New Zealand’s economy grew at a faster pace than expected in the first quarter of 2016 as construction expanded at the quickest rate in two years. The kiwi dollar rose after the data was released.
Gross domestic product expanded 0.7 percent in the three months ended March 31, from a 0.9 percent pace in the final quarter of 2015. That’s ahead of the 0.5 percent forecast in a Reuters poll of economists, and the Reserve Bank’s 0.6 percent estimate.
The Reserve Bank held off cutting interest rates at its meeting this month as it awaited more data on the economy, including today’s report. Today’s better-than- expected growth figures reduce the chances of an imminent cut. The kiwi dollar rose to 70.79 US cents, from 70.38 cents immediately before the figures were released.
Construction grew 4.9 percent in the latest quarter, the fastest quarterly rate since March 2014, with all construction industries showing growth and led by trade services and heavy civil engineering.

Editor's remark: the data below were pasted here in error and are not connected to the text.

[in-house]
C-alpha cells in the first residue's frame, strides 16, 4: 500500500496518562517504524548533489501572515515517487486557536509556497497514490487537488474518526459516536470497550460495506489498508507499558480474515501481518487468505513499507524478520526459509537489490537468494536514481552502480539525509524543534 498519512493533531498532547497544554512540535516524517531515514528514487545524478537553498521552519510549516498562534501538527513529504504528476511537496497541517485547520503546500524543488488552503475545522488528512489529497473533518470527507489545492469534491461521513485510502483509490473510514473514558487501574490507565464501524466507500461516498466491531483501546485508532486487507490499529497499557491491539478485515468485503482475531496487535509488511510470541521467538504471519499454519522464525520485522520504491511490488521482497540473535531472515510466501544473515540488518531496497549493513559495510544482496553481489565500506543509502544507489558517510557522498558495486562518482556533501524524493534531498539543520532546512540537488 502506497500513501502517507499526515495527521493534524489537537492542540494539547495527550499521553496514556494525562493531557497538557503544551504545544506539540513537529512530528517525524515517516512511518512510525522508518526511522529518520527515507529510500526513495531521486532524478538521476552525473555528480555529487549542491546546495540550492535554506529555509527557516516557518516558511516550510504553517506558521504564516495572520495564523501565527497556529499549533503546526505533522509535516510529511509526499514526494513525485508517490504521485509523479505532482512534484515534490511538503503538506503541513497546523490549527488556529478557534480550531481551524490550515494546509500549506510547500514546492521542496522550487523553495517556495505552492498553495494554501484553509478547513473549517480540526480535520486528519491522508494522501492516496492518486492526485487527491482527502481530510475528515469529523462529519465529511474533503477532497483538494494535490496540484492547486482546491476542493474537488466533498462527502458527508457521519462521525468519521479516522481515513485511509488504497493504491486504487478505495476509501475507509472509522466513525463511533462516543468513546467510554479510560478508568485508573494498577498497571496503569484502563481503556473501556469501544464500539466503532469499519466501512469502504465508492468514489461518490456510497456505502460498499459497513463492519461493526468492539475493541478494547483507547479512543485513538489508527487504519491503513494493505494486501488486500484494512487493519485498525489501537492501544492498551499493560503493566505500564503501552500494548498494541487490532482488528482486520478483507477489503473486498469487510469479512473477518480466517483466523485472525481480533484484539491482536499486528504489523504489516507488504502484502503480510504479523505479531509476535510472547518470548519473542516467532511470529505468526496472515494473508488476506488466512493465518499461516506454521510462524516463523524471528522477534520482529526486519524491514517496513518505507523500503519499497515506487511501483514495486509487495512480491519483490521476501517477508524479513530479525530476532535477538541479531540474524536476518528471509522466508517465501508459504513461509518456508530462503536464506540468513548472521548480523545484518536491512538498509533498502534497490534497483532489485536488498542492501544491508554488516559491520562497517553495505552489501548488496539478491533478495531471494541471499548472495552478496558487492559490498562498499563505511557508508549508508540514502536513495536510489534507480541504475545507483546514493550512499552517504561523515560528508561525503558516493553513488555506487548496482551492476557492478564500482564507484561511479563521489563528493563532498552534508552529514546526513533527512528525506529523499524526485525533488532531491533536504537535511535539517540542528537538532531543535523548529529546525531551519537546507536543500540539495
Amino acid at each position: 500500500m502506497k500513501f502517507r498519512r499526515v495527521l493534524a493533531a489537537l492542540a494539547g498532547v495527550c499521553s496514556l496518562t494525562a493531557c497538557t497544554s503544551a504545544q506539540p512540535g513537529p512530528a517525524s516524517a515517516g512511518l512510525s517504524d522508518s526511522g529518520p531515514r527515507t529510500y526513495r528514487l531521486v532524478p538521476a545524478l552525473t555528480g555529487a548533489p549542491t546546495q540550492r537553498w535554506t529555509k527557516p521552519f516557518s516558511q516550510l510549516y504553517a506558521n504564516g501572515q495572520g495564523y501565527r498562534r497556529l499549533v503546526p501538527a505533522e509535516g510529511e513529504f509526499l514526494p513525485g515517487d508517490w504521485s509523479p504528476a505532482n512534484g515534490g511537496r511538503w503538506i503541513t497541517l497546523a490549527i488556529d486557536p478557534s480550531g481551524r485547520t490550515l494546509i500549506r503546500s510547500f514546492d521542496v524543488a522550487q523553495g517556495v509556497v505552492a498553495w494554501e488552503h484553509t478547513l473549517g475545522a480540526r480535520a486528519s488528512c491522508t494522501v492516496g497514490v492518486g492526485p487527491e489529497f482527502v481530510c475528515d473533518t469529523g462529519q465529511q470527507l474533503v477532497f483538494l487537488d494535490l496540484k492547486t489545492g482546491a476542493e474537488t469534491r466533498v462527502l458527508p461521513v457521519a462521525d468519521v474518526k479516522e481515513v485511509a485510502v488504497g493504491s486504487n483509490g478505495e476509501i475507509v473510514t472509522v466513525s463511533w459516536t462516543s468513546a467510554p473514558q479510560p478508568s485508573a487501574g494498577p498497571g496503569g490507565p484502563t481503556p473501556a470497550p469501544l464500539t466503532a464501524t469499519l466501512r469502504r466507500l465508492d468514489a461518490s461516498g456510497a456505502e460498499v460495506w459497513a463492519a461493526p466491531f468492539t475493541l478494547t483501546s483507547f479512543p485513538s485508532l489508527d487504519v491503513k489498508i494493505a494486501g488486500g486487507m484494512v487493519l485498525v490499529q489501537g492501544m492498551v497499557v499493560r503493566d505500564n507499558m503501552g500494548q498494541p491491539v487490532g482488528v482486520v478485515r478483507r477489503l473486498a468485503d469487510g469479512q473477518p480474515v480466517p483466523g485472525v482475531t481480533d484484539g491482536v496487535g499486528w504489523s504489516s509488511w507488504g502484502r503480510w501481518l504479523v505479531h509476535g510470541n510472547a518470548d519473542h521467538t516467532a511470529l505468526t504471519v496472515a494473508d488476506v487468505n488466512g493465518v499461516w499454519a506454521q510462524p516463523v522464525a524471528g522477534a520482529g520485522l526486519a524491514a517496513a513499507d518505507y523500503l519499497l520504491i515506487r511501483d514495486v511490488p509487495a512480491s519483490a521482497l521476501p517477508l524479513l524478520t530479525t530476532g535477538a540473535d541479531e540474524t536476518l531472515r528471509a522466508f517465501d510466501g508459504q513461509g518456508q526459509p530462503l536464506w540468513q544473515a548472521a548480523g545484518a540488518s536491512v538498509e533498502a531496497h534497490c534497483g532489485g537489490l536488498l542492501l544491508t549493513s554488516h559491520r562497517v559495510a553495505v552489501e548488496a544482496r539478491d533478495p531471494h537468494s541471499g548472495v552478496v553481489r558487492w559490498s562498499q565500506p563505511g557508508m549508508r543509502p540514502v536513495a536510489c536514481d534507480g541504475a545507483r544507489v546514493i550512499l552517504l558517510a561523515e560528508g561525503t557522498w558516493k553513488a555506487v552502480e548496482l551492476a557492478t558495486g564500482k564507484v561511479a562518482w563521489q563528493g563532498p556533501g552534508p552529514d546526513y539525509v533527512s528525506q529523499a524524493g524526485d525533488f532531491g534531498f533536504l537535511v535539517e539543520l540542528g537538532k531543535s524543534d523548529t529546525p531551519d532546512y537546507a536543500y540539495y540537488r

That reflects greater investment in construction, as investment in residential building rose 4.2 percent, non-residential building increased 4.4 percent and other construction advanced 12 percent, the highest quarterly growth rate since June 2014, due to increases in infrastructure such as roading and telecommunications. On an annual basis, GDP grew 2.4 percent.
Rising demand for service industries saw service industries grow 0.8 percent in the quarter, led by health and retail trade. Healthcare and residential care rose 2.7 percent, the highest quarterly growth rate since June 2005, reflecting higher demand for services from a growing population.
Manufacturing declined 0.4 percent due to a drop in food, beverage, and tobacco manufacturing.
On an expenditure measure, GDP grew 0.5 percent in the March quarter, led by a 2.4 percent increase in fixed asset investment, due to increased investment in residential building and other construction. That lags behind expectations in a Reuters poll for a 0.6 percent gain in the quarter.
(by Tina Morrison tratto da http://www.nzherald.co.nz/economy)